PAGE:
with the centre on which it turns operate to
cause the arrow to revolve? A remarkable
fact which shows the impossibility of deception,
is that the arrow may bo removed from the dial
piate and laid down on the taoie, or even car-,
riod in tho pocket, and when replaced will im
mediately return to the correc'. hour.
The inventor of this wonder is T. R. Lefory,
a Jeweller in.Newark. We are a little incred
ulous. Some of the papers are chuckling -(because
two editors have lately been appointed to office:
Hal! of the bussex Register,' to a county clerk
ship, and Horner of the-Princeton Whig to bo
Alderman of Princeton; as if editors were nev
er promoted before! llavn'l wc been olected
town clerk twice, with a salary of eleven dollars
and several cents (one year wo didifi'gef paidT
though) per;unmim?ietfejr CUy Advertiser.
.. i w 1 "-! "
A.pnjf direct. A pedlorVwishins To recom
mend' his razors to thelgaping crowd ' thus-- ad
dressed them; "Gentlemen, the razors I hold'
in my hand were made in a cavn by the light
of a diamond, in the province of Andelusia, in
Spain, r. They .out as quick as thought, and arc"
as brighC.as the morning star. A: word-or two
more amhl am certain you will buy them. Lay
"them under your pillow at night, and you- will
md yourself, clean in tho morning. .,
I -.--j j it ' .-j niu j. m
the negligence of a moment, perhaps a, smalElfour pages of the newspaper are Europe, Asia.
u ianyai jtrt jai aw jjlt r-,w,KBaiiJiiiujuB'jt
A newspaporoflice resembles the great world.
jiThe large capital letters are aristocrats th
IvpmaiHatters are the men, and the itaYnv ar
th&Avomeu. Every form is a nation,, with tUft
big bufs at the head; and in every form, there
are various pieces, so are there different c,la.-
ses, societies, and sects in the world. Thr
Africa and America. The first pare is Asin-
as that quarter of the world was first peopVet--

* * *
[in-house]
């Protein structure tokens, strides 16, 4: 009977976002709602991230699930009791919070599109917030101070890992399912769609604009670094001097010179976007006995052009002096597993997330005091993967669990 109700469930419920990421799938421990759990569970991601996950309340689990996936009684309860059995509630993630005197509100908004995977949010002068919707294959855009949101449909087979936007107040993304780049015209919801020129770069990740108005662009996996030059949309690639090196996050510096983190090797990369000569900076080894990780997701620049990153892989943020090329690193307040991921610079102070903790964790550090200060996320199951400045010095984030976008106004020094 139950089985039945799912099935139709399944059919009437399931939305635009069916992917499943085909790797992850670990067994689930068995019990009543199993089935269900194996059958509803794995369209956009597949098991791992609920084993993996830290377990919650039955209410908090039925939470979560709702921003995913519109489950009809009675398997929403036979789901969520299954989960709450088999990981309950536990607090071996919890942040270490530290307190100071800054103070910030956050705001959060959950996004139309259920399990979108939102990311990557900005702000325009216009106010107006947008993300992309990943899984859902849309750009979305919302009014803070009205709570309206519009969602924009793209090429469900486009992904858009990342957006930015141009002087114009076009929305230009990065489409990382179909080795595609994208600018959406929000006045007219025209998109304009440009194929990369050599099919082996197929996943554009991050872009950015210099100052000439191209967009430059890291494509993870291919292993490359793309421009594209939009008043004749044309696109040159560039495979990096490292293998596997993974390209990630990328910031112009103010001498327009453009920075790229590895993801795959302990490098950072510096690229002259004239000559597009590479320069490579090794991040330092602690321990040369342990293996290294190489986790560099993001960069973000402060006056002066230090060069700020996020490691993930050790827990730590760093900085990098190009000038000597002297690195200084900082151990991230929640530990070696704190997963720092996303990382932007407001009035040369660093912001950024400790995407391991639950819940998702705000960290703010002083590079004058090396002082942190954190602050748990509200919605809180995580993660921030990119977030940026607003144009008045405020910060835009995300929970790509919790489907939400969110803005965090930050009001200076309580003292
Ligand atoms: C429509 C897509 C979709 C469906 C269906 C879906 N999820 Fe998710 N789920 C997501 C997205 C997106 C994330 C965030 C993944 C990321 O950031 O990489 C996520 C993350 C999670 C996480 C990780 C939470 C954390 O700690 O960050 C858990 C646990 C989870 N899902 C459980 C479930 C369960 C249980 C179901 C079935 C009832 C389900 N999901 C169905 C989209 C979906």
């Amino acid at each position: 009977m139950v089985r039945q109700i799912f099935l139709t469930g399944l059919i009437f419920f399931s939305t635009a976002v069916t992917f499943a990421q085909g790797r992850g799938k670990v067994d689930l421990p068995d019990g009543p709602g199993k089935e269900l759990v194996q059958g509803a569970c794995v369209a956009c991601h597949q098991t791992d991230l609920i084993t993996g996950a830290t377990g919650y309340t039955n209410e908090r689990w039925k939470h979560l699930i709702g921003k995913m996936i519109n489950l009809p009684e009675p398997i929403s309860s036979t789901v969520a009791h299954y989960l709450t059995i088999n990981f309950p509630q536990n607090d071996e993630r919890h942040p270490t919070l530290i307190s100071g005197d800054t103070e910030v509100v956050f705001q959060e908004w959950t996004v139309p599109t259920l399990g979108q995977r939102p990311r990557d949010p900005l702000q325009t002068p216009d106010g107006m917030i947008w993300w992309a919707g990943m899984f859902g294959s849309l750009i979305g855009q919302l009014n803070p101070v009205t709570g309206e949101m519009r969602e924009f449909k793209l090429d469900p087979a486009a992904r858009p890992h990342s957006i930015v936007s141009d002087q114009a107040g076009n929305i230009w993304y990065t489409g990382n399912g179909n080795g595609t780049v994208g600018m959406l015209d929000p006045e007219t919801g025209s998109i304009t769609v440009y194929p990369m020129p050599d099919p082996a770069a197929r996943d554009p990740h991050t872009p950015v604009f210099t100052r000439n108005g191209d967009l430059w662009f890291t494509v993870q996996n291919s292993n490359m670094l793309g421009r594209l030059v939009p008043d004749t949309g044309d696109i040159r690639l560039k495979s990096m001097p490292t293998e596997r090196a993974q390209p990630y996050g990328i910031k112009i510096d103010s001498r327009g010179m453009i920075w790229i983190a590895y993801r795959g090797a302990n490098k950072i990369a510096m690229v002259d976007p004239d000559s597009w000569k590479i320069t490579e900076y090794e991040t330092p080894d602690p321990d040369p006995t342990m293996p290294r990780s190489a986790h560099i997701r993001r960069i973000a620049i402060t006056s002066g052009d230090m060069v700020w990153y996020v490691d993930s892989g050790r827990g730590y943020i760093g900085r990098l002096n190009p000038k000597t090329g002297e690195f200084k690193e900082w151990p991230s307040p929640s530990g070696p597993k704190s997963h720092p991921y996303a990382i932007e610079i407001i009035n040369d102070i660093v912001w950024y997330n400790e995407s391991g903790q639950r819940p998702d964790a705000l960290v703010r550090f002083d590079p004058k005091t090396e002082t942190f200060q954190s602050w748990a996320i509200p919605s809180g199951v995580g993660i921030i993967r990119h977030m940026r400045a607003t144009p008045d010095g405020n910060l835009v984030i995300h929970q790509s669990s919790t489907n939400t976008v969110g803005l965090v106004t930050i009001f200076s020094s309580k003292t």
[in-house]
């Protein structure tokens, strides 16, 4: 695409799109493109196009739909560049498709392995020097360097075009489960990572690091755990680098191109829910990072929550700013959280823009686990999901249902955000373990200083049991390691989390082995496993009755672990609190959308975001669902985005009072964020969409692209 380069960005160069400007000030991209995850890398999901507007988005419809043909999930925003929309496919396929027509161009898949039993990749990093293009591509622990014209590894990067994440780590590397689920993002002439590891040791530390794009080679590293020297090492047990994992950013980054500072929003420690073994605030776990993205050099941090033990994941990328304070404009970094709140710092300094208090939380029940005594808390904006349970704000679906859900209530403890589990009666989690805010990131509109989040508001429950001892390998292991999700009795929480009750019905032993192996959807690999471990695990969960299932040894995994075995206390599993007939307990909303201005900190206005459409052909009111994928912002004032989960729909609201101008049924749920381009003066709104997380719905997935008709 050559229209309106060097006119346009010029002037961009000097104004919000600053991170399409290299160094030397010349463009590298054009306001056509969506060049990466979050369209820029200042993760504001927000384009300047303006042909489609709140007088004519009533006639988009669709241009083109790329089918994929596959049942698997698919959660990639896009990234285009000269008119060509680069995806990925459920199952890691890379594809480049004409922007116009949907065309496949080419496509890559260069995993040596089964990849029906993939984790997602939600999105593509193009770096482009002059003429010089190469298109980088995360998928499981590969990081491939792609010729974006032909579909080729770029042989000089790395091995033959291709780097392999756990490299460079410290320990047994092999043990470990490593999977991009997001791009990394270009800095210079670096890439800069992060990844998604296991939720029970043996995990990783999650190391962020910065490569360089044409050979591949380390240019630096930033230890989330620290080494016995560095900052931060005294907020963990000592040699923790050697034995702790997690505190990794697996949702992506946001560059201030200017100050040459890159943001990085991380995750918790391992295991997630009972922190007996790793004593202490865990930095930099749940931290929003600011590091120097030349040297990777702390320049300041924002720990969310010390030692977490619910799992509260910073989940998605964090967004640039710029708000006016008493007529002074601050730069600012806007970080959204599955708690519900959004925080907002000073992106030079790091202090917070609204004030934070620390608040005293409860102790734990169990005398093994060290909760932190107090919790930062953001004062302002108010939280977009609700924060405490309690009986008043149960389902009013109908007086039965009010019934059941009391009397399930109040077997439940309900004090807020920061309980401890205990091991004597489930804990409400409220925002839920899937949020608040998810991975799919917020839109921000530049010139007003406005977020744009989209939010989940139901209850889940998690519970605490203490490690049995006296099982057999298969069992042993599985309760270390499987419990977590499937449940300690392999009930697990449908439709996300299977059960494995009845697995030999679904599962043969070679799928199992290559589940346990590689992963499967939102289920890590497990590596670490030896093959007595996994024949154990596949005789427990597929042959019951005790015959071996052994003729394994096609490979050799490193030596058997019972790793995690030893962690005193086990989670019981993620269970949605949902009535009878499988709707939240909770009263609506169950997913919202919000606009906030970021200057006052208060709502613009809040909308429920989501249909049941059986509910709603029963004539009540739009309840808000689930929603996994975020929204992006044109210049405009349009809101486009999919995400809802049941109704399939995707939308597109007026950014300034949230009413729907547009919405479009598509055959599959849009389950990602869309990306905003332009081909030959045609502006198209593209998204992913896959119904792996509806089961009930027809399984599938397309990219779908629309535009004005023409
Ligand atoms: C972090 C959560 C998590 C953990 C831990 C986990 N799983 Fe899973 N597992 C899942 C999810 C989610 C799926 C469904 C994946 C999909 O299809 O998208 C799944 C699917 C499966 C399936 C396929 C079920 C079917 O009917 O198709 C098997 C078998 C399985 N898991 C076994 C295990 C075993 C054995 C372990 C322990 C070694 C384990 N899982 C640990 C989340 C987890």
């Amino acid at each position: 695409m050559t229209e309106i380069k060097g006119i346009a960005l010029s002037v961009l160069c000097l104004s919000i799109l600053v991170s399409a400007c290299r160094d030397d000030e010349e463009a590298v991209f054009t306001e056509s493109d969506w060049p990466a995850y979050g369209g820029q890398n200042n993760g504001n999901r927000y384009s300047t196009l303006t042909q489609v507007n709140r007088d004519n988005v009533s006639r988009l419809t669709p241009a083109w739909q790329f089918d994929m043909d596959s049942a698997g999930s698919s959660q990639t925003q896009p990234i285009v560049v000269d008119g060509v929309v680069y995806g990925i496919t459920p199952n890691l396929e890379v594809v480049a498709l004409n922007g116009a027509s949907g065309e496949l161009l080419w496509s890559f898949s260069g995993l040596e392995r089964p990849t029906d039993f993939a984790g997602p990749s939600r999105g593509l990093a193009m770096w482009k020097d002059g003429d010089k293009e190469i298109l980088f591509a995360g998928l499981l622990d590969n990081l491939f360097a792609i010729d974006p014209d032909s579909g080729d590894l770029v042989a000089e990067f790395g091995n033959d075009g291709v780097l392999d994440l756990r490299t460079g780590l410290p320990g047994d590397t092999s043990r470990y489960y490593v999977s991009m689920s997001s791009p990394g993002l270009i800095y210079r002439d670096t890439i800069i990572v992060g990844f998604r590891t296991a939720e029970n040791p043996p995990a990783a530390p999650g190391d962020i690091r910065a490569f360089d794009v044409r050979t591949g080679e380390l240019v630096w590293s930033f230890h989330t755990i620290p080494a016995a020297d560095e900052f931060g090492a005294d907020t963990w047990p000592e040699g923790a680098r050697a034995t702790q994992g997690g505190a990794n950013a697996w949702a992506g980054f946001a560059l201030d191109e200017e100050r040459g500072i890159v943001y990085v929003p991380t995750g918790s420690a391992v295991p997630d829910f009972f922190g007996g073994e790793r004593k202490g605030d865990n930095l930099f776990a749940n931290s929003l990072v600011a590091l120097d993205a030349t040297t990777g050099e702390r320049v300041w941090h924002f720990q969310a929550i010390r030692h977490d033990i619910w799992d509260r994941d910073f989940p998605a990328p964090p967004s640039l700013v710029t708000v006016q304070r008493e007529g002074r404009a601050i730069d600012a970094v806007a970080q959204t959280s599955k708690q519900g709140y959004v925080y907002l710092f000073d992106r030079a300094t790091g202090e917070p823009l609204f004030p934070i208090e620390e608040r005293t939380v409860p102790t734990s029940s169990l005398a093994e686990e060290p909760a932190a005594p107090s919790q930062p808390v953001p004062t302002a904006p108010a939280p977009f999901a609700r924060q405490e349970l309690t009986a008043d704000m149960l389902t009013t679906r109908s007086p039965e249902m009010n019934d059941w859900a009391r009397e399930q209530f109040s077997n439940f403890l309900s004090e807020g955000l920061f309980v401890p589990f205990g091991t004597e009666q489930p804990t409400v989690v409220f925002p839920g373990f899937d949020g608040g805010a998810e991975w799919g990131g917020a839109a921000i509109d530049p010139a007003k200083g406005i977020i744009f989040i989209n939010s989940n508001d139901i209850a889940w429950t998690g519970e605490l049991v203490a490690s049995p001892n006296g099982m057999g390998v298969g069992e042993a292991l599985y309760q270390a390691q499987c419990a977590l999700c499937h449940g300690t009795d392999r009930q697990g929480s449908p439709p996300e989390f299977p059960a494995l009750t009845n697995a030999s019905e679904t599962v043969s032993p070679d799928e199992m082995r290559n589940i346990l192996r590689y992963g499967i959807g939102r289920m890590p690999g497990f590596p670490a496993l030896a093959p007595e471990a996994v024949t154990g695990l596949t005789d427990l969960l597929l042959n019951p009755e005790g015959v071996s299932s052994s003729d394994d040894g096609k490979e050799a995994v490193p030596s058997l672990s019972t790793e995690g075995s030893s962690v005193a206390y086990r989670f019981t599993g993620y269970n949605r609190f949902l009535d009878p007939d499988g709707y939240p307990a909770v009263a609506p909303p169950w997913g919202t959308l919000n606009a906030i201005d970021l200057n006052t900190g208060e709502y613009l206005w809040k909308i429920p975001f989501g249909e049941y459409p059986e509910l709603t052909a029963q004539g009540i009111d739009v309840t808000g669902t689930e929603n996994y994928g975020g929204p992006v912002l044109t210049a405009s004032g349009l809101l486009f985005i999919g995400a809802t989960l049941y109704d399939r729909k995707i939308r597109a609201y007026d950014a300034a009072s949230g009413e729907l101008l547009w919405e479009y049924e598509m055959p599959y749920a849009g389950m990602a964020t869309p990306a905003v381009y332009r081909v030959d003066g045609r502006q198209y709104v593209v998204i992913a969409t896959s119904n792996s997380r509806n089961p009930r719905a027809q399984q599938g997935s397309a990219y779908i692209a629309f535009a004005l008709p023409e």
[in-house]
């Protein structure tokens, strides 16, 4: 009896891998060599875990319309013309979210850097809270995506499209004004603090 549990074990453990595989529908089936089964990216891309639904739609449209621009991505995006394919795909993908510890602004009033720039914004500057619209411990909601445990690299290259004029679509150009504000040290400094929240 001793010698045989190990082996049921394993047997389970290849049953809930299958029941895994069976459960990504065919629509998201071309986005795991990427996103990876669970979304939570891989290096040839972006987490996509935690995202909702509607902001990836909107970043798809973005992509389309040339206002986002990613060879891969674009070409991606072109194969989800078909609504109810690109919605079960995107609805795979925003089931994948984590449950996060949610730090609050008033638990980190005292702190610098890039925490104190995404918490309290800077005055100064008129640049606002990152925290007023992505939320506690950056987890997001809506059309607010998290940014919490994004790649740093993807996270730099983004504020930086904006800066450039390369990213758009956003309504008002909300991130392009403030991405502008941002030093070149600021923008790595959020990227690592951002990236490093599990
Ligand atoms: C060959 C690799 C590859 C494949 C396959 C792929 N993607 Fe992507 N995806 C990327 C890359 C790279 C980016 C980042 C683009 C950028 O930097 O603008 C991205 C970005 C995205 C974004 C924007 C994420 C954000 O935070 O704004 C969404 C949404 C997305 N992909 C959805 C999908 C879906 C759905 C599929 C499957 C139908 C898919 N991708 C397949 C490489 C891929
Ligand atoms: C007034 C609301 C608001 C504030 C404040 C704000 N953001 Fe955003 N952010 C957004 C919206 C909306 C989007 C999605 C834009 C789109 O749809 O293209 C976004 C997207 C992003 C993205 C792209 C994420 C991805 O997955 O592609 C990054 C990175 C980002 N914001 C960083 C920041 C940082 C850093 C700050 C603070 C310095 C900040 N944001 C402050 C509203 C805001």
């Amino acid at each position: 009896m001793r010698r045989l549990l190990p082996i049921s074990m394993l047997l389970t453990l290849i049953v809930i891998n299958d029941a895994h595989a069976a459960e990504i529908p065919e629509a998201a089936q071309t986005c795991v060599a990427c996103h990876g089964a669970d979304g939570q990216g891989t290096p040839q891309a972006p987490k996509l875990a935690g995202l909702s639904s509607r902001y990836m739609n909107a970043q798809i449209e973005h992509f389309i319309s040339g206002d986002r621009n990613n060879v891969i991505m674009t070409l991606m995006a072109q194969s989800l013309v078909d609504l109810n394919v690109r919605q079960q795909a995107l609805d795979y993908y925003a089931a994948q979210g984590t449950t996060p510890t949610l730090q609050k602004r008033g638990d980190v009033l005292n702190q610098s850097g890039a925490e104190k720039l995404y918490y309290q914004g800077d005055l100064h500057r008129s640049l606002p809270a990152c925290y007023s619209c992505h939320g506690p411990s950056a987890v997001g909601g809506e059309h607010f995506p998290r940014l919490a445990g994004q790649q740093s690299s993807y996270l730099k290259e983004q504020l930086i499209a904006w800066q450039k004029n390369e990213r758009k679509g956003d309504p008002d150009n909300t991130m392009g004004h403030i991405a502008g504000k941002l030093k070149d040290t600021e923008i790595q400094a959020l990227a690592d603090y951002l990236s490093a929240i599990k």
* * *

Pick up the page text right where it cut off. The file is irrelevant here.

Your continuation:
anu we nnu it generally filled with fielttiou
tales of which the oriental natives werfthlufe
fond. The second, or editorial page, is Eurqpr
the opinionated spokesman of the world. Tl
third pager mostly covered with adveriiseintt
is America, with all its train of okWh wm
megs, thrift, and hastily-swallowed dinner
The fourth page is, of course, Africa, and :Jl
that quarter of the globe, is seldom expired.
and in all these lour pages or quartern of tfc
world, the works of the devil are plentfftttfv
Grubs in Cattle. -Most farmer know1 Ufa:
a large portion of cattle-have grubs or vonHwjn
'that part of the llesh nearest the. back bane. It
is .said that these grubs originate from a
which lays its egg during the month of Jt-.
arid August; and it is remarked that the best ftft
cattle have the largest grubs. An old farnte
in Connecticut, (so says our informant,)' Itos
been in the habit of sprinkling ashes upon t,h
backs of his cattle in the month of Septqmbt.
after the season of action for the fly, ahd tlti
has effectually destroyed both the nit and lb
Some have supposed thatth&grub was-natw-ral
'to the growth of Galtle. It comes from a nit
of the fly; and is laid successfully' on that part
sof the body which cannot be reached by the